Although there has been significant improvement in overall patient safety in the in-patient hospital setting in the last 15 years, the scope of the problem has widened outside the hospital walls and the definition of patient harm has expanded. There’s still much work to be done, according to a report recently released by an expert panel convened by the National Patient Safety Foundation.

“In the late 1990s, we weren’t even talking about patient safety the same way; we didn’t have to tools or the infrastructure,” said Tejal Gandhi, M.D., president and CEO of the National Patient Safety Foundation. “Now we have people focusing on it, more science and more education. What our report does is renew the call to action.”

The report, Free from Harm — Accelerating Patient Safety Improvement Fifteen Years after To Err is Human, reflects on progress toward improving patient safety, and a “lessening intensity of focus on the issue,” since the publication of the Institute of Medicine’s landmark report To Err is Human.

The crux of the report is that what’s needed is a total systems approach and a culture of safety. To that end, eight recommendations are given.

1. Ensure that leaders establish and sustain a safety culture

2. Create centralized and coordinated oversight of patient safety

3. Create a common set of safety metrics that reflect meaningful outcomes

4. Increase funding for research in patient safety and implementation science

5. Address safety across the entire care continuum

6. Support the health care workforce

7. Partner with patients and families for the safest care

8. Ensure that technology is safe and optimized to improve patient safety

The No. 1 recommendation, getting leadership to establish, and keep alive, a culture of safety will require convincing health care leaders that there really is a return on investment tied to improving safety.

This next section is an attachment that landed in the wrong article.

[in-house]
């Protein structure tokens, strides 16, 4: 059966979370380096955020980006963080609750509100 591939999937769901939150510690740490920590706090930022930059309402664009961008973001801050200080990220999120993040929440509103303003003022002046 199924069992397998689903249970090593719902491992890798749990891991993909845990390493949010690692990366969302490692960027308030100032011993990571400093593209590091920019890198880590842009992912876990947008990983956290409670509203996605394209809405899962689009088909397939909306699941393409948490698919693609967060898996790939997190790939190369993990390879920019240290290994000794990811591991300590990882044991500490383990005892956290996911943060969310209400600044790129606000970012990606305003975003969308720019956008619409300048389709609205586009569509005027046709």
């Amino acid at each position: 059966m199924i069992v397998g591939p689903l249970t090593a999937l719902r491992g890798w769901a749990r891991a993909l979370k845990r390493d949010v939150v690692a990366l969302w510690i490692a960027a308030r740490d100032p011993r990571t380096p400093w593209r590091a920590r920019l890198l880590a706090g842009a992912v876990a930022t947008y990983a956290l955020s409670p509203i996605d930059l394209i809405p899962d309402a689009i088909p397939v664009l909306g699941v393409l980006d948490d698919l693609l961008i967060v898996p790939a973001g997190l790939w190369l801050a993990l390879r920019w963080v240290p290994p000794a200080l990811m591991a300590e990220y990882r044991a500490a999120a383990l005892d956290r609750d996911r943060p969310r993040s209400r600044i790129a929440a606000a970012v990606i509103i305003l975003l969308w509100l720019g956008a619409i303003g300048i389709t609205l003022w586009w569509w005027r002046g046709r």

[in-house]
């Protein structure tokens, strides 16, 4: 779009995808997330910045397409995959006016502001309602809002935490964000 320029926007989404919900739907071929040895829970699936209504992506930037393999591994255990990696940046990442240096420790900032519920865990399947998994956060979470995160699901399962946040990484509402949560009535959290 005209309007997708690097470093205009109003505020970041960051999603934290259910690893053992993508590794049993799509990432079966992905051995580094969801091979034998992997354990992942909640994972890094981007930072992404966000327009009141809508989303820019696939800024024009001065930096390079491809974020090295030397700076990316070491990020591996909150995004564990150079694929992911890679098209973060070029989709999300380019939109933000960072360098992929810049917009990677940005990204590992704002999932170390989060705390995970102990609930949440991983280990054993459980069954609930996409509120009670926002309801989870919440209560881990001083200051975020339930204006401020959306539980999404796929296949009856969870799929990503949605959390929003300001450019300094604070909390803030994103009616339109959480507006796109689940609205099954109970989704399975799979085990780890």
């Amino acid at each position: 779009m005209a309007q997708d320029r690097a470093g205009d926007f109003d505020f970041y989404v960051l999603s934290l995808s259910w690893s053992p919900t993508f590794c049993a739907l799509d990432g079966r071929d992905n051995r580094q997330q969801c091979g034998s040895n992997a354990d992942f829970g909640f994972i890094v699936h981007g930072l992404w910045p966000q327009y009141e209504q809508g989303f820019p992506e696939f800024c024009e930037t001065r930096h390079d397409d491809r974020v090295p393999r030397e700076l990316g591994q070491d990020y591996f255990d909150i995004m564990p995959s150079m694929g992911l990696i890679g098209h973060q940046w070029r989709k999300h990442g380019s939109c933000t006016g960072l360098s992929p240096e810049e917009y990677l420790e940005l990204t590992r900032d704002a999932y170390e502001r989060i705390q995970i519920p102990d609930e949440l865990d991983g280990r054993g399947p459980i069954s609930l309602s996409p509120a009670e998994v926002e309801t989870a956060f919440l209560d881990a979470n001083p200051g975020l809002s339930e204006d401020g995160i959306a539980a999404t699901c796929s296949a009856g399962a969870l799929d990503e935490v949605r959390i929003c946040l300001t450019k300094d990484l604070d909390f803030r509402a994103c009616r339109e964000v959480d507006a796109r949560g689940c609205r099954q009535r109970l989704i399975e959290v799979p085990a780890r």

“We really need to make a case for it,” Gandhi said, noting that patient survey data and other proof points can be used to bring patient harm issues to the forefront again, after some complacency and new priorities like a focus on health care costs put safety in the backseat.

For health system leaders to implement the recommendations, Gandhi foresees the NPSF creating “a playbook that provides some of the ways you can create a comprehensive action plan. It’ll also say, ‘here’s some of the pitfalls, and ways they can be avoided.’ In that way, we hope this report will be one piece of a jump start in a focus on patient harm.”

The report says the comprehensive nature of the problem needs to be dealt with by coordinating efforts in the hospital, in ambulatory care facilities, in doctors' offices, pharmacy and in the home; wherever care is administered, safety prevention and measurement should exist.

“Most of the research has been in the hospital setting, there’s not a lot of data about the problems in these other settings. But most of patient care is given outside the institution,” Gandhi said. “We need to see whether we can build safety into existing infrastructures and be more creative about how we use data to drive improvement.”

Gandhi said rather than looking at the problem through claims data alone, data like patient satisfaction surveys and electronic health records and myriad new data sources must be tapped to get a clearer picture of patient harm.

The report also points out that the focus of safety management needs to grow beyond issues of mortality to look at morbidity and loss of quality of life due to patient harm.

“There’s so much attention on deaths,” Gandhi said. “But cutting off the wrong leg won’t kill a patient, but it’s certainly a major example of patient harm.”